3. Francis (I presume) has adequate representation (although maybe not, given his criminal trial defense). He has his rights to appeal. There are plenty of other people who get screwed by the system with a lot less recourse than he has.

    So its all happy, happy, joy, joy around here.

  15. AlphaCentauri says:

    True, when it comes to a casino owner, claiming he said, "I will kill him and bury him in the desert" is whole lot different than claiming, "I will have him killed and buried in the desert." A reputation for having mob connections could affect his ability to build casinos in new jurisdictions.

  16. scable says:

    I have an OT question. I know two people who mediated a 10,000 or less claim between parties. Settled. But the lawyers wracked up $100,000 in fees in one case and over $250,000 in the other. Then they have gone to court to garnish wages and seize middle class income property. Driving said middle class people into bankruptcy and poverty. Is this a common practice in law? Why do judges allow this? I noticed the recent Brett Kimberlin fiasco and now this. I am starting to think most judges in the country are just crap.

  17. Gavin says:

    Here's a recent case where a person got jailed for saying something on Facebook.

    http://www.nbcnews.com/technology/technolog/judge-orders-woman-delete-facebook-comments-after-car-crash-1B5943938

    It made me think of this. I mean, the post she made was:

    "My dumb (expletive) got a dui and I hit a car…lol,”

    Which is a pretty dumb statement as is and certainly doesn't seem to include the damage to the four teenagers in the other car or that it was a hit and run (she sounds like a winner!). But she was court ordered to disable her facebook account for saying this and because she didn't she was jailed for two days for contempt of court.

    Is there a law that can allow a court to order someone to disable their facebook account? I understand perhaps discussing a court case resulting in contempt, but ordering her to stop using facebook?

  18. Gavin says:

    I mean the above as a more common example of someone who did something pretty deplorable who gets a stronger than legal response. The people in the article listed are well known assholes. But the fact is that one bad day can put any of us in that "asshole" category and result in unfair punishment.

  19. NL_ says:

    I realize this post is a week old but I just read it and it leaves me wondering why libel, defamation and lies might be actionable but other speech might not be. At some point it just comes down to an arbitrary line where people say "lies are more damaging because third parties are more likely to be persuaded" whereas "negative opinions are less persuasive and less deceptive." Like some sort of consumer protection law for consumers of other people's speech.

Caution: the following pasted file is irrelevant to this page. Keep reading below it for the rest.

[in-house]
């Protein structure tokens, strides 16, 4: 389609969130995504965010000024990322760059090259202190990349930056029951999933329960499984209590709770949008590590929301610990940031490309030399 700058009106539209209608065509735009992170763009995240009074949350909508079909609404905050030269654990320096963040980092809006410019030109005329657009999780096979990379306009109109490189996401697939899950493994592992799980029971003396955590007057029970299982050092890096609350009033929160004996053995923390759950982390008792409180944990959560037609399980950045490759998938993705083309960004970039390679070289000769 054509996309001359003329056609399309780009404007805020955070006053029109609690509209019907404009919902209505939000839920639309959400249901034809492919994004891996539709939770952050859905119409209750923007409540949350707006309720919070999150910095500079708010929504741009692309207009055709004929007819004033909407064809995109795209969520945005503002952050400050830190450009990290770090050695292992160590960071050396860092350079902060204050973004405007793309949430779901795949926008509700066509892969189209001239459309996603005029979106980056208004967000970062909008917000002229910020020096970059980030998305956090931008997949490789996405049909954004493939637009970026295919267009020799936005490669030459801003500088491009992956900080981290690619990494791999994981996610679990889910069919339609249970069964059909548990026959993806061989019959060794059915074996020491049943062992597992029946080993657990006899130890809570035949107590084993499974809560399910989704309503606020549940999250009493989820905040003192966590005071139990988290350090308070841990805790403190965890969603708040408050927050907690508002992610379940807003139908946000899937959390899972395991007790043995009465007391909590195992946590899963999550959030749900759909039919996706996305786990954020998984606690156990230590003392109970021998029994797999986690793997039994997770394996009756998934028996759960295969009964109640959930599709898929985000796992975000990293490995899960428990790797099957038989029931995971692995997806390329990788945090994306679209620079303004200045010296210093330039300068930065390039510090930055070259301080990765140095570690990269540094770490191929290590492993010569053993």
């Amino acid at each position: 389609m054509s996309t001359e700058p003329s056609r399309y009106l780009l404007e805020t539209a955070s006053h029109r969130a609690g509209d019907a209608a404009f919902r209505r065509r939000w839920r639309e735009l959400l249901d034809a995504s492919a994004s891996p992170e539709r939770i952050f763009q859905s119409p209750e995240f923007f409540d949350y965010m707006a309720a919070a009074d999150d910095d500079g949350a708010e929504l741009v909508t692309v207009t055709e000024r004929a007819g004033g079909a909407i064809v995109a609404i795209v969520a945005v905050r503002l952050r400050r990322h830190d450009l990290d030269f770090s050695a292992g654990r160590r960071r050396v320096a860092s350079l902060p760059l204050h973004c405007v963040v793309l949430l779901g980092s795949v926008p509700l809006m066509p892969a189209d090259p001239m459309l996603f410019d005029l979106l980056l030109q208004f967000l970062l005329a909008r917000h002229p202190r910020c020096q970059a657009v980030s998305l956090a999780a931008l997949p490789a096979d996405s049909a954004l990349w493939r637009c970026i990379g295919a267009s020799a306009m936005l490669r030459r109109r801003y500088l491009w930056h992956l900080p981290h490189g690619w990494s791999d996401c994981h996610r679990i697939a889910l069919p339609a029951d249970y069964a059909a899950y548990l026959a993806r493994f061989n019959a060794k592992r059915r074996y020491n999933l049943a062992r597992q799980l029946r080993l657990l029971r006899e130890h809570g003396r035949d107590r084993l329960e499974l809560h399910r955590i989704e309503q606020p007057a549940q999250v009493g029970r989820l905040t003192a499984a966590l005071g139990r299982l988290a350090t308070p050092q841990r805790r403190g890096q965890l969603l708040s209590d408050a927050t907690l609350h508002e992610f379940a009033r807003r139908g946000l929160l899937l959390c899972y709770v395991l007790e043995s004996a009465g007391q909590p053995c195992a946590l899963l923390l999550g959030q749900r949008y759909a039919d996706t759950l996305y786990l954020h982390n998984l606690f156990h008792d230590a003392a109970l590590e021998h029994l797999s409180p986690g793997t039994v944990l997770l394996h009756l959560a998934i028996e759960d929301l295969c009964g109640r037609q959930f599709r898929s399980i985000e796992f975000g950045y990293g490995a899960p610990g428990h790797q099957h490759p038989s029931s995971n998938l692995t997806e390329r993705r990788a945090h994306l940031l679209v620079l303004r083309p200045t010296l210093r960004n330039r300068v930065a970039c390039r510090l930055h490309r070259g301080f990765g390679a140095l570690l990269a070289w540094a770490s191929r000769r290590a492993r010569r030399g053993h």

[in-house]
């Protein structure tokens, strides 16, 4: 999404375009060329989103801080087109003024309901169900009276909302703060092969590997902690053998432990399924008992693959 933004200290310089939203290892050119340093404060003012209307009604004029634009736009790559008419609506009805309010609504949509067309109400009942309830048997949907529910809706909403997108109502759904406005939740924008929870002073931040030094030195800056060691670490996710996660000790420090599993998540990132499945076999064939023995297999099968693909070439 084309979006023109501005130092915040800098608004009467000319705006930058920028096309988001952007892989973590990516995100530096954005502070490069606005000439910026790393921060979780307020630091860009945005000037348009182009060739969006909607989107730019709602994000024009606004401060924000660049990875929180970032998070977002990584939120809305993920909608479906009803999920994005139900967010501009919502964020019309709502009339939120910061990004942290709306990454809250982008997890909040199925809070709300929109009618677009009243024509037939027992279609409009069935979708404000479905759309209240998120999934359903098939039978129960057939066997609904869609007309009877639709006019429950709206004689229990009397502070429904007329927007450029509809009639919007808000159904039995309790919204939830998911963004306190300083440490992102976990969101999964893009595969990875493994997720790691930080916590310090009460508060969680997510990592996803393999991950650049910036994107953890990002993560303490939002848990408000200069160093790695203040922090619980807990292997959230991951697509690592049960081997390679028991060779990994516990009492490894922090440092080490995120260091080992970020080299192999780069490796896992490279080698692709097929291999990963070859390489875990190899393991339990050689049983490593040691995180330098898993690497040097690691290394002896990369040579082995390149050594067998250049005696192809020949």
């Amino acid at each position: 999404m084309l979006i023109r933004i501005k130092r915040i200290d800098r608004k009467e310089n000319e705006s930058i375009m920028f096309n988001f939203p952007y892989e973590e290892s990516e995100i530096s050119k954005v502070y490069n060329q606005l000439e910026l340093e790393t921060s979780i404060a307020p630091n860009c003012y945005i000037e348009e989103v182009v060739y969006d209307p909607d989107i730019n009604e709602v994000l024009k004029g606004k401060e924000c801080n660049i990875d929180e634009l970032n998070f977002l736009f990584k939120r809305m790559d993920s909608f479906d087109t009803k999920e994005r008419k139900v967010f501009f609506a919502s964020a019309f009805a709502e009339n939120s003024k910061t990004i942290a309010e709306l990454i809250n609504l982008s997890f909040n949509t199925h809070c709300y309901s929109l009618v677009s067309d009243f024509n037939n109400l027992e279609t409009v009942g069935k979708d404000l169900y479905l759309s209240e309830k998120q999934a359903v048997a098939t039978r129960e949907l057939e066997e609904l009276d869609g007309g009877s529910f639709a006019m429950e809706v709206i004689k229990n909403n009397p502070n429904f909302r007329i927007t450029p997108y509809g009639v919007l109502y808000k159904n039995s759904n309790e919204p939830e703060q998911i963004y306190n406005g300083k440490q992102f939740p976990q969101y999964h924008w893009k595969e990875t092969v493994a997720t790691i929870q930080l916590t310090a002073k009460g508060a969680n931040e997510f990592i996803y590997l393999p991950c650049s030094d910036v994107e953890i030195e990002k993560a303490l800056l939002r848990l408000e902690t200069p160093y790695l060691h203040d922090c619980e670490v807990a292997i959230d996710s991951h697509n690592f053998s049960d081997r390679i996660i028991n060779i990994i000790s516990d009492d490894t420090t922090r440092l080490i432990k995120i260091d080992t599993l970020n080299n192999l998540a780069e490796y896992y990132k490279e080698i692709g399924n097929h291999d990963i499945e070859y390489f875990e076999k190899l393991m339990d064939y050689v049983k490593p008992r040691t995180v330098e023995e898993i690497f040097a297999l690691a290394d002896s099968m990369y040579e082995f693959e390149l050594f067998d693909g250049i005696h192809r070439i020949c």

I guess I'm just not so sure that hateful and mean statements of opinion ("I hate Joe Smith, that motherfucker makes shitty tables and I hope his carpentry business fails and he dies penniless") are benign enough to be legal, but knowingly fraudulent statements ("I saw that Joe Smith uses cheap plywood to make tables supposedly made out of oak, so you should stop buying from him") have to be illegal. Seems like they're both statements and it's arbitrary to say that spewing hate is fine but spewing lies is possibly actionable. I know gossip itself isn't necessarily actionable, so assume that both statements were published and were intended to harm Joe Smith's reputation.

    Why does a knowing lie make something legally actionable? If somebody kept calling Joe Smith profane names in public forums, I imagine it would hurt his reputation even without lies about his business practices. It seems arbitrary to say that intentional lies are not protected but intentional profanity is protected.

    Just feels like it all ought to be legal, even if both of them are in my opinion bad things to do. I guess I'm a little extreme on the libertarian spectrum. I also have trouble seeing how blackmail can be illegal without hypocrisy; if it's legal to not say something, then I believe it should be legal to be paid not to say something. Just like with sex and prostitution, or organ donations, the act of money changing hands doesn't make an acceptable act an unacceptable act.

    The main problem with blackmail (admittedly, speaking as somebody without the assets or the secrets necessary to attract blackmailers) is that it's awfully hard to write a binding contract for something that's illegal. You won't get blackmailers essentially signing contracts admitting to their crimes. But conceptually it's really no different from a typical NDA. And that would prevent blackmailers from coming back to the well for additional payments. The main hurdle is drafting the NDA in a way that it doesn't expose the secret to the drafters but still protects the secret. The second hurdle is probably finding a way to make sure the blackmailer isn't judgment-proof (e.g. by spending the blackmail in the first year, then being penniless and blabbing the secret anyway – with no assets to take).

    Sorry; wrote way too much, way too late.

  1. September 17, 2012

    [...] Popehat has this deliciously titled post about the First Amendment, damages awards and their chilling effect on speech: Schadenfreude Is Not A Free Speech Value. [...]

  2. October 12, 2012

    [...] sampler: "Schadenfreude Is Not A Free Speech Value; Holmes's fire-in-theater quote the most "pervasive lazy cheat in American dialogue [...]